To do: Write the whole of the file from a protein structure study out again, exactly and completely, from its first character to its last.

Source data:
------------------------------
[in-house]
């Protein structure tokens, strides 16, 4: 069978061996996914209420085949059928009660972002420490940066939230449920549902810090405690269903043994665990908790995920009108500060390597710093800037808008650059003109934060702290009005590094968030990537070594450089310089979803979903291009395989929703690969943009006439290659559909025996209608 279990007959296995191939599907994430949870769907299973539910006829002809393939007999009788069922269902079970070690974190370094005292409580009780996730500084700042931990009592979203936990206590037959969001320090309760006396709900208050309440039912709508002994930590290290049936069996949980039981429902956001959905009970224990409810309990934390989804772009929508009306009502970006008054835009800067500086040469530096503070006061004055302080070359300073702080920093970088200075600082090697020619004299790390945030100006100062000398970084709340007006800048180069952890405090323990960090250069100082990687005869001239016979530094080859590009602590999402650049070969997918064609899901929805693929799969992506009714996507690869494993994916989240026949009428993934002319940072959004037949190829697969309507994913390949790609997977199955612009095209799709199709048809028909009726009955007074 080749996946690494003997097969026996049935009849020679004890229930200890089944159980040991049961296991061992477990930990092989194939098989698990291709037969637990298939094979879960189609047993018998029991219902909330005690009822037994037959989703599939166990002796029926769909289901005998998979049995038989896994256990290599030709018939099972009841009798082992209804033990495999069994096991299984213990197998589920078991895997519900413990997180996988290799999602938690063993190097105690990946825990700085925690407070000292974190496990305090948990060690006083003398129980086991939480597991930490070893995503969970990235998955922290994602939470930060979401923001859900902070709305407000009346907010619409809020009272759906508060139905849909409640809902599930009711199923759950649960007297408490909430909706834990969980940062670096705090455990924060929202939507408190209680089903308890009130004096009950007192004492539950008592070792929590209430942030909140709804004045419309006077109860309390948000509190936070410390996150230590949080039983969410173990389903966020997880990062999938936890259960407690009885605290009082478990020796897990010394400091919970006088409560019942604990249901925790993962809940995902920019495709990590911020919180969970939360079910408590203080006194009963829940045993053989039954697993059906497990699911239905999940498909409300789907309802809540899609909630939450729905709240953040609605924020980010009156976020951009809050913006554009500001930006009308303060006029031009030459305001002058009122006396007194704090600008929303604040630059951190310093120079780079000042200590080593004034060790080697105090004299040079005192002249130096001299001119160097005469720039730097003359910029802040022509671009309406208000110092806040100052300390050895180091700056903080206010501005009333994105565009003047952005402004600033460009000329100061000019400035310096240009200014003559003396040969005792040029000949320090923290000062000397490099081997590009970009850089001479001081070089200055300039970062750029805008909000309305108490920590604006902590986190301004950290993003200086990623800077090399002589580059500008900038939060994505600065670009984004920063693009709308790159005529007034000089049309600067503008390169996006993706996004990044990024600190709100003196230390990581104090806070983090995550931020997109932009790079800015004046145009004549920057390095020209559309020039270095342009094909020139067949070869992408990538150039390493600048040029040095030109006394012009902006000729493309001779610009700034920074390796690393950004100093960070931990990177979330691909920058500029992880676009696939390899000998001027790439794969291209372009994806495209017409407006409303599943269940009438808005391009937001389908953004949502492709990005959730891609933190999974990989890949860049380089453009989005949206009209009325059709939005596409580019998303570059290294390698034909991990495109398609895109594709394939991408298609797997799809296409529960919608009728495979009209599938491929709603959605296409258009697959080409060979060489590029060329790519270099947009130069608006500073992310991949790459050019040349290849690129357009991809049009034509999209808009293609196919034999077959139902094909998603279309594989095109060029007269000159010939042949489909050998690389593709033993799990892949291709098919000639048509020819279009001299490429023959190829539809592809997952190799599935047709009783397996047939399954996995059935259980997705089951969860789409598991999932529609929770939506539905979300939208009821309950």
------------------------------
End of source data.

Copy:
[in-house]
């Protein structure tokens, strides 16, 4: 069978061996996914209420085949059928009660972002420490940066939230449920549902810090405690269903043994665990908790995920009108500060390597710093800037808008650059003109934060702290009005590094968030990537070594450089310089979803979903291009395989929703690969943009006439290659559909025996209608 279990007959296995191939599907994430949870769907299973539910006829002809393939007999009788069922269902079970070690974190370094005292409580009780996730500084700042931990009592979203936990206590037959969001320090309760006396709900208050309440039912709508002994930590290290049936069996949980039981429902956001959905009970224990409810309990934390989804772009929508009306009502970006008054835009800067500086040469530096503070006061004055302080070359300073702080920093970088200075600082090697020619004299790390945030100006100062000398970084709340007006800048180069952890405090323990960090250069100082990687005869001239016979530094080859590009602590999402650049070969997918064609899901929805693929799969992506009714996507690869494993994916989240026949009428993934002319940072959004037949190829697969309507994913390949790609997977199955612009095209799709199709048809028909009726009955007074 080749996946690494003997097969026996049935009849020679004890229930200890089944159980040991049961296991061992477990930990092989194939098989698990291709037969637990298939094979879960189609047993018998029991219902909330005690009822037994037959989703599939166990002796029926769909289901005998998979049995038989896994256990290599030709018939099972009841009798082992209804033990495999069994096991299984213990197998589920078991895997519900413990997180996988290799999602938690063993190097105690990946825990700085925690407070000292974190496990305090948990060690006083003398129980086991939480597991930490070893995503969970990235998955922290994602939470930060979401923001859900902070709305407000009346907010619409809020009272759906508060139905849909409640809902599930009711199923759950649960007297408490909430909706834990969980940062670096705090455990924060929202939507408190209680089903308890009130004096009950007192004492539950008592070792929590209430942030909140709804004045419309006077109860309390948000509190936070410390996150230590949080039983969410173990389903966020997880990062999938936890259960407690009885605290009082478990020796897990010394400091919970006088409560019942604990249901925790993962809940995902920019495709990590911020919180969970939360079910408590203080006194009963829940045993053989039954697993059906497990699911239905999940498909409300789907309802809540899609909630939450729905709240953040609605924020980010009156976020951009809050913006554009500001930006009308303060006029031009030459305001002058009122006396007194704090600008929303604040630059951190310093120079780079000042200590080593004034060790080697105090004299040079005192002249130096001299001119160097005469720039730097003359910029802040022509671009309406208000110092806040100052300390050895180091700056903080206010501005009333994105565009003047952005402004600033460009000329100061000019400035310096240009200014003559003396040969005792040029000949320090923290000062000397490099081997590009970009850089001479001081070089200055300039970062750029805008909000309305108490920590604006902590986190301004950290993003200086990623800077090399002589580059500008900038939060994505600065670009984004920063693009709308790159005529007034000089049309600067503008390169996006993706996004990044990024600190709100003196230390990581104090806070983090995550931020997109932009790079800015004046145009004549920057390095020209559309020039270095342009094909020139067949070869992408990538150039390493600048040029040095030109006394012009902006000729493309001779610009700034920074390796690393950004100093960070931990990177979330691909920058500029992880676009696939390899000998001027790439794969291209372009994806495209017409407006409303599943269940009438808005391009937001389908953004949502492709990005959730891609933190999974990989890949860049380089453009989005949206009209009325059709939005596409580019998303570059290294390698034909991990495109398609895109594709394939991408298609797997799809296409529960919608009728495979009209599938491929709603959605296409258009697959080409060979060489590029060329790519270099947009130069608006500073992310991949790459050019040349290849690129357009991809049009034509999209808009293609196919034999077959139902094909998603279309594989095109060029007269000159010939042949489909050998690389593709033993799990892949291709098919000639048509020819279009001299490429023959190829539809592809997952190799599935047709009783397996047939399954996995059935259980997705089951969860789409598991999932529609929770939506539905979300939208009821309950």